Inductance 01 - Introduction

SAFARI GUIDE: Taggert

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OPENING QUESTIONS: Consider the case of current flowing through a rectangular loop as shown below:

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The 'charges' present are _______________. Those charged particles are moving so by definition that means an electric ____________ is present, which creates a ____________ field which we can calculate using __________ Law which is written as: ______________. If a great deal of symmetry is present in that situation we can use ___________ Law which is written as ____________.

Now please identify situations that cause the current to change. After all, a changing current means a changing ________ field which means we are going to have to consider induced EMF according to _________ Law which we write as ____________. Oh and just for good measure, we recently learned that we can relate the electric field to EMF by the equation __________________.

Oh and just for good measure, we recently learned that we can relate the electric field to EMF by the formula __________________.

OBJECTIVE:

I will be able to calculate the inductance in a simple circuit during today's class.

WORDS/FORMULAE FOR TODAY

TERMS

  • self induction/back emf
  • Inductance
  • solenoid ("A coiled wire with n loops per unit length")

CONSTANTS:

 

UNITS:

      • henry = (volt)(sec)/amps

FORMULAE:

      • B = μonI
        • n = number of loops per unit length
        • I = current
      • εL = -L(di/dt) Note: AP equation sheet = -L(dI/dt)
        • dI/dt = change in current
        • L = proportionality constant depending on the "geometry of the loop and other physical characteristics"
      • L = NφB/i
        • N = number of loops (or coils if you prefer)
        • i = current that may vary with time (hence the lower case)

WORK O' THE DAY

Let's reach back just a bit and talk about an interesting feature in electronics called a "solenoid".

Discuss please & write down Ampere's Law (try it WITHOUT consulting with your group first):

B ds = μoI (sweep here to highlight)

However the AP Equation Sheet lists that slightly differently as:

B dℓ = μoI (sweep here to highlight)

For the symmetric situations we've been evaluating we find that becomes the very well behaved equation:

B = μonI/2πr (sweep here to highlight)

Now let's suggest that instead of evaluating the B field in a region of space, that we are evaluating how the B field changes when we have multiple loops of wire:

Bsolenoid = Bs = μonI (sweep here to highlight)

Where n = number of loops per unit length and I = current

We are (once again) dealing with a hypothetical situation in which the solenoid is "very long". That means we don't have to worry about how the B field changes around the ends of the solenoid.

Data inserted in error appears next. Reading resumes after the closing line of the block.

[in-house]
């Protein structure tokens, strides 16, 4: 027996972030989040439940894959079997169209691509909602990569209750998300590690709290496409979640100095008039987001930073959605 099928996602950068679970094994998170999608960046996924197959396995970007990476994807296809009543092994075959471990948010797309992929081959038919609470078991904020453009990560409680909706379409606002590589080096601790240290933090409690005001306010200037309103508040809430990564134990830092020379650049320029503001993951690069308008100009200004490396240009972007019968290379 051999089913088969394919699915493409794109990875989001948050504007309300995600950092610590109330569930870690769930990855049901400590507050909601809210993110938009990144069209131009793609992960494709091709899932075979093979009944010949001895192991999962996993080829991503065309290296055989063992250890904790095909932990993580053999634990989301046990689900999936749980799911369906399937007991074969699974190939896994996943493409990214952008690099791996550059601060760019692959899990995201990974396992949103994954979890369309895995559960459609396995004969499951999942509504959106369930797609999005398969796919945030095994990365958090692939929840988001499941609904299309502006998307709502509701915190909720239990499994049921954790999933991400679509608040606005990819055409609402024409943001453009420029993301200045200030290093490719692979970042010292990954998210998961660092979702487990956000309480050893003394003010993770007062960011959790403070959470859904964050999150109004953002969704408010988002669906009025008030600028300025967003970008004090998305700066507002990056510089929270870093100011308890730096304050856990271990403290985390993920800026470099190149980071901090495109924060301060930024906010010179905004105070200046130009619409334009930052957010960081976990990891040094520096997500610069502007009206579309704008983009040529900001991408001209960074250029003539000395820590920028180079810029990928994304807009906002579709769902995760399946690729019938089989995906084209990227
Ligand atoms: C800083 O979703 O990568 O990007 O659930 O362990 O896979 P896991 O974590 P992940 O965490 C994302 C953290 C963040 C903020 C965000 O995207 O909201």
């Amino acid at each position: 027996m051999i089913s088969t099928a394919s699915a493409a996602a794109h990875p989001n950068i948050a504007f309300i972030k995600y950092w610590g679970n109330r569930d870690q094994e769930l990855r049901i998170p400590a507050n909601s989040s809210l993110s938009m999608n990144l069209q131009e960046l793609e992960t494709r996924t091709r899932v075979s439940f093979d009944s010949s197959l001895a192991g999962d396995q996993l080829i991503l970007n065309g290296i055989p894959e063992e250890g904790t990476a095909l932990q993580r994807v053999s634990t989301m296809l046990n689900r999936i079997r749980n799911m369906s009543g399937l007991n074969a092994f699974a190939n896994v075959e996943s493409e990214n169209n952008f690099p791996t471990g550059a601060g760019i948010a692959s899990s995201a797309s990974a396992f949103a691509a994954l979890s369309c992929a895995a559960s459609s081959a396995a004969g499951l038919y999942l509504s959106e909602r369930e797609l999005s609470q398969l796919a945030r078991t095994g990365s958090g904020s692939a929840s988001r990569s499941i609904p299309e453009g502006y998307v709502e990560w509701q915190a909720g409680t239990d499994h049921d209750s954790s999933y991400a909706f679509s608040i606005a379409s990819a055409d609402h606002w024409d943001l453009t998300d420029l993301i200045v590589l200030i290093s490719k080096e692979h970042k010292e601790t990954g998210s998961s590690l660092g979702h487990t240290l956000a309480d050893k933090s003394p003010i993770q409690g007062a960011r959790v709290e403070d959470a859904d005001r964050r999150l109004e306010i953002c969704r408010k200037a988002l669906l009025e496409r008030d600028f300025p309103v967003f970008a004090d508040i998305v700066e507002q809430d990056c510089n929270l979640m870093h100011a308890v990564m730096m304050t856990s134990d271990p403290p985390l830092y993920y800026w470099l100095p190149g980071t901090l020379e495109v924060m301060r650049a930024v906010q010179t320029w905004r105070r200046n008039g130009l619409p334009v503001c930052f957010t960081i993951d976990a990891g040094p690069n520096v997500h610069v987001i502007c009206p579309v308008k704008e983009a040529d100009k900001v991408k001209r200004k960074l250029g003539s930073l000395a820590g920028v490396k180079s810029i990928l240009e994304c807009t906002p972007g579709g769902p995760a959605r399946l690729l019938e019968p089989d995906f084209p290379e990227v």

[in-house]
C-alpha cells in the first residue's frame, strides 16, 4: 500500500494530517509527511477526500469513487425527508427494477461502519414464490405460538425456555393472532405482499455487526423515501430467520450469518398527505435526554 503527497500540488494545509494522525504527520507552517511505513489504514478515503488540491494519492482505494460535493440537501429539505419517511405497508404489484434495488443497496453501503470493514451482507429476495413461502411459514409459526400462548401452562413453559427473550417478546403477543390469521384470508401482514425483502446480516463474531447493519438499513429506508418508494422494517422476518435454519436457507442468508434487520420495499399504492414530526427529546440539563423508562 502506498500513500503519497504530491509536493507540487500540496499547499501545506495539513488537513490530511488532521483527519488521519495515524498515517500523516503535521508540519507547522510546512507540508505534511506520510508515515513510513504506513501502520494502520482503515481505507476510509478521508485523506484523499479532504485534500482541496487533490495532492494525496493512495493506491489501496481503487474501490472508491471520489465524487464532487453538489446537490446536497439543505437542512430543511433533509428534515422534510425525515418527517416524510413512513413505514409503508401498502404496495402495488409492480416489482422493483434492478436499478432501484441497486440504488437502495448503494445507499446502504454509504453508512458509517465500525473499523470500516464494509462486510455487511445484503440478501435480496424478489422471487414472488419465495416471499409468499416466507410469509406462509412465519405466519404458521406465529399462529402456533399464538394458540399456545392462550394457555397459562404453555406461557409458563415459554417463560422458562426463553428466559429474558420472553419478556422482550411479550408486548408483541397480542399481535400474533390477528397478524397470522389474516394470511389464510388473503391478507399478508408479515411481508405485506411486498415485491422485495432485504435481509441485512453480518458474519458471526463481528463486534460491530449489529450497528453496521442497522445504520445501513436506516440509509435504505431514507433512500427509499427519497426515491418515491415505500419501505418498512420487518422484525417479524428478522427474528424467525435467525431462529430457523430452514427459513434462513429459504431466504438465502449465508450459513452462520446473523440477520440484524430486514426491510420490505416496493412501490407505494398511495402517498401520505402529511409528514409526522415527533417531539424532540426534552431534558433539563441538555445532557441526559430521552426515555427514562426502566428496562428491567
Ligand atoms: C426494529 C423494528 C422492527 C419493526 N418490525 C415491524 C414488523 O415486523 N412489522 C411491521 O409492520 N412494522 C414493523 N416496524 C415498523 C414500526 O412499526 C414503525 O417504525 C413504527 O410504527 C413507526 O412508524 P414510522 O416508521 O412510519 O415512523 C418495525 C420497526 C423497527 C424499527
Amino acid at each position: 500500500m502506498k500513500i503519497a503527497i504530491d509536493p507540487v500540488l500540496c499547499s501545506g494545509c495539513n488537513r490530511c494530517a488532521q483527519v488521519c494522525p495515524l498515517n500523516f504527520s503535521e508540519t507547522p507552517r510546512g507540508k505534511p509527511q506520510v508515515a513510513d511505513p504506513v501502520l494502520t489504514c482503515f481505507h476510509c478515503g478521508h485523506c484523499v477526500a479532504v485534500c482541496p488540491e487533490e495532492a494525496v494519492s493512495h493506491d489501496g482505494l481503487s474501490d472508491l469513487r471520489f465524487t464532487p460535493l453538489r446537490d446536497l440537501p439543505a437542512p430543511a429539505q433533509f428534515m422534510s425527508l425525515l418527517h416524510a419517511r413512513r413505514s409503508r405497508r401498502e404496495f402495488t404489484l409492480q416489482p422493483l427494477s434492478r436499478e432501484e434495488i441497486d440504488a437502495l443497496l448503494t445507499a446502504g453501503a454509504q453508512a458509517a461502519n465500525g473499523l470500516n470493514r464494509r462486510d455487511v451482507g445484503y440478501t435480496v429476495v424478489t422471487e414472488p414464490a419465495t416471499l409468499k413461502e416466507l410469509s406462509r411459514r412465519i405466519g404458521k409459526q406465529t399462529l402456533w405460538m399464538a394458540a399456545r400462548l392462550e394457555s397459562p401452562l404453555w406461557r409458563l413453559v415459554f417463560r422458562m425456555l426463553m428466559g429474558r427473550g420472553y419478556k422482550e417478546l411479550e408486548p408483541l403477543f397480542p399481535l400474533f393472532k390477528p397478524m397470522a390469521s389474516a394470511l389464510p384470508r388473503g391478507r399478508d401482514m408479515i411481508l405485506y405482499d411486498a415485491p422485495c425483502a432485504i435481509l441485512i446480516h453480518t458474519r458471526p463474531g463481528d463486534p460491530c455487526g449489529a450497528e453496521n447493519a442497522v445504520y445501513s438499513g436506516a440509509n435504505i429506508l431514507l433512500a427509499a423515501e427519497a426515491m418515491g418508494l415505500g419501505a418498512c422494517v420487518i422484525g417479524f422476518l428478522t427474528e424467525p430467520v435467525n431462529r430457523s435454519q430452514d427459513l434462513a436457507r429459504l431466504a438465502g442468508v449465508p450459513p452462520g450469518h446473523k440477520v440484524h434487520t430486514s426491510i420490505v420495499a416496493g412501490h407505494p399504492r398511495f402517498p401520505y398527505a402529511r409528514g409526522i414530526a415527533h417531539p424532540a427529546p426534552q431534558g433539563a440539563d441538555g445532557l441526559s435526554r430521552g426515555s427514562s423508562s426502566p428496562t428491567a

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Now let's jump back to the present and talk about 'inductors'

Sometimes it's confusing to think about inductance, which is to say it becomes a chicken and/or the egg thing.

One way to help with that is to consider inductance as the REACTION to change:

  • a changing magnetic field causing current to flow in a loop where there was previously no current (action)
  • an EMF is induced in that loop opposing that change (reaction)

The induced EMF can be found by:

εL = -L(di/dt)

or as the AP prefers

εL = -L(dI/dt)

Where L is a proportionality constant (notice the capital L not a lower case ) depends on the geometry of the current carrying loop "and other physical characteristics")

 

Let's walk through an example:

Consider a uniformly wound solenoid having N turns and length (assume is "very long") and an air core.

Find the inductance of the solenoid:

1) Consider the very first loop in the solenoid. Imagine we could slow down time, very, very, very, very slowly.

  • As current flows through each loop, an EMF is induced in each loop resisting change.
  • The resultant B field from each loop then flows through ALL the loops.
  • So the result induced EMF is a result of ALL the loops so let's get our flux in terms of loops (noting that since the solenoid is "Very Long" that the B field on the interior coils is constant):

ΦB = ∫B ∙ dA

ΦB = BA

Work with your groupies to get the flux in terms of number of loops per unit length (you'll need to include eq 32.2)

 

2) Finish up using values given in example 32.1 B

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HOMEWORK: 1, 3, 6 & 11 (diffeqs!!!!)

STUDY GUIDE: